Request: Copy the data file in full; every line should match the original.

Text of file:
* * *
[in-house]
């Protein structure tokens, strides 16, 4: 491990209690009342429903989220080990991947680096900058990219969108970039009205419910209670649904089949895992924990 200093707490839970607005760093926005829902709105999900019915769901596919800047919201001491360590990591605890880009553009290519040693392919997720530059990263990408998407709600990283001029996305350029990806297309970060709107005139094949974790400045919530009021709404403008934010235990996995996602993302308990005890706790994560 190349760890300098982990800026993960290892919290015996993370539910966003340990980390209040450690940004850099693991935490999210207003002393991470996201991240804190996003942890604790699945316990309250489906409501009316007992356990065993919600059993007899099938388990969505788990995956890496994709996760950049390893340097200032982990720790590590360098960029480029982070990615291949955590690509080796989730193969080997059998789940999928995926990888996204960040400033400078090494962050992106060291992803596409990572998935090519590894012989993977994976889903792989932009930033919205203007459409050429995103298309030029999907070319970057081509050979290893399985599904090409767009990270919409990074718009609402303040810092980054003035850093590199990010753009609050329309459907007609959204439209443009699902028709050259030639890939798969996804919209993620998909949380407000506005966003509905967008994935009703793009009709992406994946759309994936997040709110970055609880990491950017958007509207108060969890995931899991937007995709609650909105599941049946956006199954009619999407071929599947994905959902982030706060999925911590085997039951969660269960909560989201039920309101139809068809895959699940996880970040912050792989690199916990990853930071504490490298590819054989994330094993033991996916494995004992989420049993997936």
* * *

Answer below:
[in-house]
């Protein structure tokens, strides 16, 4: 491990209690009342429903989220080990991947680096900058990219969108970039009205419910209670649904089949895992924990 200093707490839970607005760093926005829902709105999900019915769901596919800047919201001491360590990591605890880009553009290519040693392919997720530059990263990408998407709600990283001029996305350029990806297309970060709107005139094949974790400045919530009021709404403008934010235990996995996602993302308990005890706790994560 190349760890300098982990800026993960290892919290015996993370539910966003340990980390209040450690940004850099693991935490999210207003002393991470996201991240804190996003942890604790699945316990309250489906409501009316007992356990065993919600059993007899099938388990969505788990995956890496994709996760950049390893340097200032982990720790590590360098960029480029982070990615291949955590690509080796989730193969080997059998789940999928995926990888996204960040400033400078090494962050992106060291992803596409990572998935090519590894012989993977994976889903792989932009930033919205203007459409050429995103298309030029999907070319970057081509050979290893399985599904090409767009990270919409990074718009609402303040810092980054003035850093590199990010753009609050329309459907007609959204439209443009699902028709050259030639890939798969996804919209993620998909949380407000506005966003509905967008994935009703793009009709992406994946759309994936997040709110970055609880990491950017958007509207108060969890995931899991937007995709609650909105599941049946956006199954009619999407071929599947994905959902982030706060999925911590085997039951969660269960909560989201039920309101139809068809895959699940996880970040912050792989690199916990990853930071504490490298590819054989994330094993033991996916494995004992989420049993997936």